Ear Infection In Dogs

Ear infection in dogs is often discovered by the appearance of a red inflammation of the ear canal. Ear disorders can affect any part of the ear canal - the external or outer ear, the middle or the inner ears.

As you can imagine, it's best to identify an ear disorder before it spreads to a deeper level of the ear canal. Infections are one of the most common disorders affecting the ears of dogs.

However, it is especially common for those breeds that have narrow ear canals such as Cocker Spaniels or those with pendulous ears, like Beagles.

Dogs with ear flaps that are extra hairy on the inside such as Poodles and Schnauzers are also prone to infections and heavy wax build-up because excessive hair impairs air circulation.


However, unless medically advised, it is not a good idea to have this hair plucked out by the groomer as this procedure causes the skin to excrete serum, resulting in the perfect breeding ground for bacteria.

While some breeds are more likely to have ear troubles, ear infection in dogs is such a frequent issue among all canines, that there's a good chance your dog will be affected at some time during his life.

So take a look at your dog's ears right now. What do they look like?

Hopefully, you will see a healthy ear with skin that is a pinkish color. Don't panic if you see a small amount of brownish-black wax present - that's quite normal in a healthy ear.

Now give them a sniff - if there's no unpleasant odor, that's a good sign!

When there's an infection present, a dog's ears will not only look bad, they will also smell bad!.

The Signs of Ear Infection In Dogs

Most of the time you'll know when your dog has an ear infection because he'll give you quite a few clues by his behavior, such as:

  • Repeatedly scratching at the affected ear.
  • Rubbing his head on the floor or other objects.
  • Tilting his head to one side.
  • Signs of discomfort when the ear is touched.

Upon closer inspection of the ear you may observe:

  • A build-up of wax or discharge.
  • Inflamed or swollen ear flaps.

Types Of Ear Infection In Dogs

The most common types of infections are either bacterial, fungal or yeast based.

  • When there is a bacterial infection present, the discharge may look light brown. yellow or green, depending on the type of bacteria involved. There could even be more than one bacteria present.

  • The telltale sign of a yeast infection is typically a rancid smelling waxy discharge of a brownish color.

  • Ear Mite Infections

Mite infections come from Otodectic mites of the cynotis type, and are frequently the instigators of ear infection or wax build-up especially in puppies and young dogs.

Much like other parasites, they are very invasive which means they will usually be present in both ears and may be found in various other places on the body.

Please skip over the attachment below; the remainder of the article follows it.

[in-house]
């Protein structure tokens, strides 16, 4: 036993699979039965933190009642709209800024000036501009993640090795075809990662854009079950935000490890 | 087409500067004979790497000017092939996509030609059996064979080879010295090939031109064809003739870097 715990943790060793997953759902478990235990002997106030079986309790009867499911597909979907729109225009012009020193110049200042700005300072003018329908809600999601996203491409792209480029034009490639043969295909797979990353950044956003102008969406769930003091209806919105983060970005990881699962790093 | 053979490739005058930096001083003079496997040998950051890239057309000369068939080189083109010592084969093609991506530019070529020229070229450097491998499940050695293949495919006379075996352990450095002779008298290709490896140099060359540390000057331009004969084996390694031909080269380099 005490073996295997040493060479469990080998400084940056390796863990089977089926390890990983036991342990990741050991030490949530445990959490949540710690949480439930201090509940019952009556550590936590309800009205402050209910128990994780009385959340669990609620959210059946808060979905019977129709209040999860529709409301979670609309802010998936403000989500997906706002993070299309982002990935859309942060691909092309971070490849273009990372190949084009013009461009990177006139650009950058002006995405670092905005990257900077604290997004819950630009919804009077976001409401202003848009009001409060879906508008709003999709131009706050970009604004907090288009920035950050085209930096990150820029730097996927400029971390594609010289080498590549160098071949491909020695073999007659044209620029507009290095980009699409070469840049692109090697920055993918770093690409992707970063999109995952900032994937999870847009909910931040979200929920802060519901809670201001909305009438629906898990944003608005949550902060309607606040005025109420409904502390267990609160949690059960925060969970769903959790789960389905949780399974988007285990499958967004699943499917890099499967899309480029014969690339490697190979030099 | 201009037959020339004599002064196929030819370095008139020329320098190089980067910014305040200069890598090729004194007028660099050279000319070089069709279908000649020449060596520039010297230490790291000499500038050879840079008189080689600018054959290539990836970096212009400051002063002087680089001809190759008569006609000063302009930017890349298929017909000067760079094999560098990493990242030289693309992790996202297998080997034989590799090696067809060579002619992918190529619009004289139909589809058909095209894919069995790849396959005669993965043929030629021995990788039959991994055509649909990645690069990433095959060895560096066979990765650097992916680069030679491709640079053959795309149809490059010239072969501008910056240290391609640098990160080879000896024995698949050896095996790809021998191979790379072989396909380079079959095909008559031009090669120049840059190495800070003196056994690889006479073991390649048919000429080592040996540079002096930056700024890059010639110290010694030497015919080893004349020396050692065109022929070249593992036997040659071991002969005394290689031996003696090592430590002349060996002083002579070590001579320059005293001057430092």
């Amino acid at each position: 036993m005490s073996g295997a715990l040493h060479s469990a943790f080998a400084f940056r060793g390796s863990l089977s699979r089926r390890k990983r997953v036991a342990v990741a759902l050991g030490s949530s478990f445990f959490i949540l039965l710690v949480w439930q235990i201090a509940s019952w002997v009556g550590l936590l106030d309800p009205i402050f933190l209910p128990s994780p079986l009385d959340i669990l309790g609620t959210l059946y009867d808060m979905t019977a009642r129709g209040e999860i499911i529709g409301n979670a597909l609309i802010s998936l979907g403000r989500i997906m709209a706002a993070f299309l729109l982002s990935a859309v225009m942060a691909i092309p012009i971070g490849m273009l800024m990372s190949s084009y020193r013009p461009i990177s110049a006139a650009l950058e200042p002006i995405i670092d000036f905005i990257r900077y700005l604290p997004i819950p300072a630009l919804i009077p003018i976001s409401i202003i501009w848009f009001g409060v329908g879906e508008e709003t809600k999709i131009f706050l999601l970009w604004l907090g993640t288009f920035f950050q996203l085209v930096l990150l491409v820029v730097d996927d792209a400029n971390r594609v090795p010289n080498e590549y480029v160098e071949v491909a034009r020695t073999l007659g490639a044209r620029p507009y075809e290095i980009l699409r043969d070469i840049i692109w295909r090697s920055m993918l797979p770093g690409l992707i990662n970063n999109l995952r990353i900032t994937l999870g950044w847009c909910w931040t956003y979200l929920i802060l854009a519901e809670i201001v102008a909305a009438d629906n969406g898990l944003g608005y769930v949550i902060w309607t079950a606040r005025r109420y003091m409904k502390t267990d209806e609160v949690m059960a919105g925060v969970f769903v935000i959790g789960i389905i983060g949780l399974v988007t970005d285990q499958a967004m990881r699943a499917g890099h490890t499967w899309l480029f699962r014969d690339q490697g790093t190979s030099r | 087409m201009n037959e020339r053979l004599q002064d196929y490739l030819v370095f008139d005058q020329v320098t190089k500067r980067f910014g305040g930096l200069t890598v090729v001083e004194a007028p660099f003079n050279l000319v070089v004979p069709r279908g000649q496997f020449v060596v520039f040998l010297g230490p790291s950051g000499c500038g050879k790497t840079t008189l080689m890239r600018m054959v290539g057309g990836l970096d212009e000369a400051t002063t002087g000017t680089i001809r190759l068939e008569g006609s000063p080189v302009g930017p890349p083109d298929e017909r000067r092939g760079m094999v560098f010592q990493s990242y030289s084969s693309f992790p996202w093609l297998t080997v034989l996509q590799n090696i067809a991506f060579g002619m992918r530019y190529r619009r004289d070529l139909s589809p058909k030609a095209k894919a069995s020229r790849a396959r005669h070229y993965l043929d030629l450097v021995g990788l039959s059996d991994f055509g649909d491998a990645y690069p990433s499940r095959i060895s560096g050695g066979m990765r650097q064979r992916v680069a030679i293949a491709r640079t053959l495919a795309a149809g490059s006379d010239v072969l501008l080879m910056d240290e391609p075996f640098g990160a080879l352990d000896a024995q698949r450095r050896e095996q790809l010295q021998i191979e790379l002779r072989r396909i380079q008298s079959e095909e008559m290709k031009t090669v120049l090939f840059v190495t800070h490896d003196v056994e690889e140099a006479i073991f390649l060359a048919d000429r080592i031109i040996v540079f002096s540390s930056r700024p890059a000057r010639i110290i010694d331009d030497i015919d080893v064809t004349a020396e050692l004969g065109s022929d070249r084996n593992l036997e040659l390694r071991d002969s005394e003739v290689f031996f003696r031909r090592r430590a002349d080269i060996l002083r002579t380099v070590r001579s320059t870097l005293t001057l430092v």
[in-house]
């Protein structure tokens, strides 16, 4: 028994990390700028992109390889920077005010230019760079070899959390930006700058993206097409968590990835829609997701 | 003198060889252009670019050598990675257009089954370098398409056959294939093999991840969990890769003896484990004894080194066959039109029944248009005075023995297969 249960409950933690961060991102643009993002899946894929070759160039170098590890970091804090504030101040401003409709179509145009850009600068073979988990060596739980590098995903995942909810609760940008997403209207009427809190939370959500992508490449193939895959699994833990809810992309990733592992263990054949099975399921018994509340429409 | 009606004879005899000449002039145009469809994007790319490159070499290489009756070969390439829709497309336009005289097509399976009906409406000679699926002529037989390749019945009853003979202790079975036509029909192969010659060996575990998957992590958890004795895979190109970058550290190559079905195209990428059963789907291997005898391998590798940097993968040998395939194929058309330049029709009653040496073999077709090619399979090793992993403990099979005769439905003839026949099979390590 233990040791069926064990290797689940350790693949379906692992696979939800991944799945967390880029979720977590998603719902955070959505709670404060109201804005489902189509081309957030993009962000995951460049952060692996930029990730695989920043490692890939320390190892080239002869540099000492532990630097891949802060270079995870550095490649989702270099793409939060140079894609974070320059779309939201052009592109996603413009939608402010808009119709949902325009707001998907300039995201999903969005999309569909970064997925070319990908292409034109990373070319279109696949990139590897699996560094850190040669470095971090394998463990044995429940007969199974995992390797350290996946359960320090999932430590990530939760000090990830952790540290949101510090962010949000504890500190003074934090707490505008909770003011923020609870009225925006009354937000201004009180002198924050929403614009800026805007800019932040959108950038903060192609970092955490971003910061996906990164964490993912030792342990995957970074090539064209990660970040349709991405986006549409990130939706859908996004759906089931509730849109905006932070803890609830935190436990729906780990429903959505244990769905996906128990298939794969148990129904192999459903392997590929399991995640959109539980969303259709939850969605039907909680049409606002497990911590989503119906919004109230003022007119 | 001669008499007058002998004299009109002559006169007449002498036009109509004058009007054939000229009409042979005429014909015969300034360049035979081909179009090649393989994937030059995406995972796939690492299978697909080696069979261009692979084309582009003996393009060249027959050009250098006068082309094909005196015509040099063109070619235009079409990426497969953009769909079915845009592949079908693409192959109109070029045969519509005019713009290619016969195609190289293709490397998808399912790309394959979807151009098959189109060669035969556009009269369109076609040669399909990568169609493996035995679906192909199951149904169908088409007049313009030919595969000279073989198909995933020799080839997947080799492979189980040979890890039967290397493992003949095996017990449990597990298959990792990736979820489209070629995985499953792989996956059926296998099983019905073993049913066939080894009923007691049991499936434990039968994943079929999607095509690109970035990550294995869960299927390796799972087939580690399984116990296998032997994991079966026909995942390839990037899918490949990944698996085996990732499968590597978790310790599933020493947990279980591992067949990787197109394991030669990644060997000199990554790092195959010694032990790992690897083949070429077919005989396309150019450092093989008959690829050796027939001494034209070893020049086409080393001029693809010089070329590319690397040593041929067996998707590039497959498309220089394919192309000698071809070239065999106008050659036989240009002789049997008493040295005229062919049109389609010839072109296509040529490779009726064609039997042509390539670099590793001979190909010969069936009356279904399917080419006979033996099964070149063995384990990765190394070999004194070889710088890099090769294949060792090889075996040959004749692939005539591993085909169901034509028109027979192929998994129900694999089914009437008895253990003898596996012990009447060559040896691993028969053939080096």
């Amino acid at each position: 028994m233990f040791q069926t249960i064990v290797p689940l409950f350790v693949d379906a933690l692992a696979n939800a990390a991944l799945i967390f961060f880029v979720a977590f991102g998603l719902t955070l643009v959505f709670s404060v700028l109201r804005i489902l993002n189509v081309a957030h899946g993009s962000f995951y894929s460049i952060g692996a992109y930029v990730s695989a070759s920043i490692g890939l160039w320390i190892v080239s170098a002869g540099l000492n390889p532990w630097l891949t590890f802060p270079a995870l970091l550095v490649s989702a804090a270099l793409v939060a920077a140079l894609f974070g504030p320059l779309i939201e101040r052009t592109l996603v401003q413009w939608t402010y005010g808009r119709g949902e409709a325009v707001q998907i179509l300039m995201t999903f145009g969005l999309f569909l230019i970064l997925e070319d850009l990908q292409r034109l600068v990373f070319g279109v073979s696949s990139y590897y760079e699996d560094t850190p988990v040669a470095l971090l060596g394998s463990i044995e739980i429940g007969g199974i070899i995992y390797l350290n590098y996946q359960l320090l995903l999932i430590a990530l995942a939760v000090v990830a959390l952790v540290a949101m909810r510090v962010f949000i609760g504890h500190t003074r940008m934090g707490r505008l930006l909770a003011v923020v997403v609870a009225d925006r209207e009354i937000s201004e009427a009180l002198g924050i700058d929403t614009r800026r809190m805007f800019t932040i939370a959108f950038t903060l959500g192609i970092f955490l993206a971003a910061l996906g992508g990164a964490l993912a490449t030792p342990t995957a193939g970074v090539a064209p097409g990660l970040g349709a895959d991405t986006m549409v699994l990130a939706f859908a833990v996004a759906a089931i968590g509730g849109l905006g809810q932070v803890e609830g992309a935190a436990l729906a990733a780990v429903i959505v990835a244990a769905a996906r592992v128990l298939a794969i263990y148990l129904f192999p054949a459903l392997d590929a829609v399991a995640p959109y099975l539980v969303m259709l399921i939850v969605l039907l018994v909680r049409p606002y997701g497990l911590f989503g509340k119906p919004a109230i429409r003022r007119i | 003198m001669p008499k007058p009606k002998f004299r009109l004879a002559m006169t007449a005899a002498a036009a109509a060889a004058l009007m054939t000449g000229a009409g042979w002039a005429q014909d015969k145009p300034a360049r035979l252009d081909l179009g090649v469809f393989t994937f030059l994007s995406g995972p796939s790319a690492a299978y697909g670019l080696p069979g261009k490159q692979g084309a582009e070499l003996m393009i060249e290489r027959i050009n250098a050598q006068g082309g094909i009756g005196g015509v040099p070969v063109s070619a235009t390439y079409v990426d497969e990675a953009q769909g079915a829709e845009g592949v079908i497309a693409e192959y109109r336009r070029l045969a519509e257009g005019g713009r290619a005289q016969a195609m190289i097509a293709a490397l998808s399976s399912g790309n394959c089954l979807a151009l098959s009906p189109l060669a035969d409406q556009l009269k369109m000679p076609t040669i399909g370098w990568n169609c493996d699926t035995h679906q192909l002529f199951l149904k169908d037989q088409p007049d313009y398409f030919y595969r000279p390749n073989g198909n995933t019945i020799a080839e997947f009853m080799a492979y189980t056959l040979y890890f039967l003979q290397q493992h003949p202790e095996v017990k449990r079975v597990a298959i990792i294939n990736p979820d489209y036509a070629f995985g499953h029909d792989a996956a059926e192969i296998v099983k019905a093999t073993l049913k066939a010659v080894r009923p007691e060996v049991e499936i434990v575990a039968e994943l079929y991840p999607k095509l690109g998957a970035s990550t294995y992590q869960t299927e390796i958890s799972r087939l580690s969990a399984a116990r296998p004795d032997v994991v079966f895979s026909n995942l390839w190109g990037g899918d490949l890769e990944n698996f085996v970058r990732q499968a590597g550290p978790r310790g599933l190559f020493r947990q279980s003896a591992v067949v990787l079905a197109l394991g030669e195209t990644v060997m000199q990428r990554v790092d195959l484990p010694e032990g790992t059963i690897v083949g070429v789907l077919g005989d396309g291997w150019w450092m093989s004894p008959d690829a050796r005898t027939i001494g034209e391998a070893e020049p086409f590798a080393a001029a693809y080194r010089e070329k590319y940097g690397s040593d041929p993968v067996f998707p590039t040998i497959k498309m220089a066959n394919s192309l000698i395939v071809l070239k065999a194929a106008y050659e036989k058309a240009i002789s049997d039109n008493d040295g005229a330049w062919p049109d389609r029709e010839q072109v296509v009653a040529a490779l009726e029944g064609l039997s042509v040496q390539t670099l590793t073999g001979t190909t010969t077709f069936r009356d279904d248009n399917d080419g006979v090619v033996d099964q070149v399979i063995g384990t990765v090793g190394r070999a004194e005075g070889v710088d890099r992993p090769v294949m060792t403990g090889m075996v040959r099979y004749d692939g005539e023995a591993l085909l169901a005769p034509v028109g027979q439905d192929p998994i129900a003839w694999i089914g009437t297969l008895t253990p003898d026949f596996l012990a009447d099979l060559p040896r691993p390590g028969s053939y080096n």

If a dog is scratching at both ears, it a pretty strong indication that he is hosting a population of ear mites.

Their presence in the ear causes intense irritation, inevitably resulting in piercing of the skin. When this happens serum is secreted which, combined with their own debris, builds up to create a thick discharge that can lead to ear canal blockage and subsequent infection.

Ear mites are very contagious and can easily spread between pets.

puppy standing up close

If you have questions about ear infections your dog might have but are unable to take him to a professional,  you can ask a qualified veterinarian online by using the widget below (very modest cost).

Ear Infection In Dogs - What To Do

Many secondary conditions can develop from an ear infection that is left untreated. So don't be tempted to let the condition run its course.

  • Ear infections are best handled from the start by getting a diagnosis from your veterinarian. This is because it is very important to identify the underlying cause before determining the method of treatment.
  • If you try to treat an ear infection at home without sufficient information, you may just make the condition worse or even cause damage. Plus, any delay in getting to a vet, could result in the infection progressing into a deeper level of the ear canal where it is harder to treat, and more painful to your dog.

  • Conventional vets will ofteny differ in their treatment approach to ear infection in dogs, than holistic veterinarians. Mainstream vets usually favor the use of antibiotics, anti-fungal drugs and the like. On the other hand, holistic vets are more likely to favor non-drug treatments - initially.
  • Typically, they will start out with natural remedies to treat the root causes, such as allergies, while at the same time strengthening the immune system with herbs like echinacea, to fight the infection.

To avoid ear infection in dogs, the best thing you can do once a dog's ear has been restored to health, is to keep it healthy with regular cleaning and a natural dog food diet.

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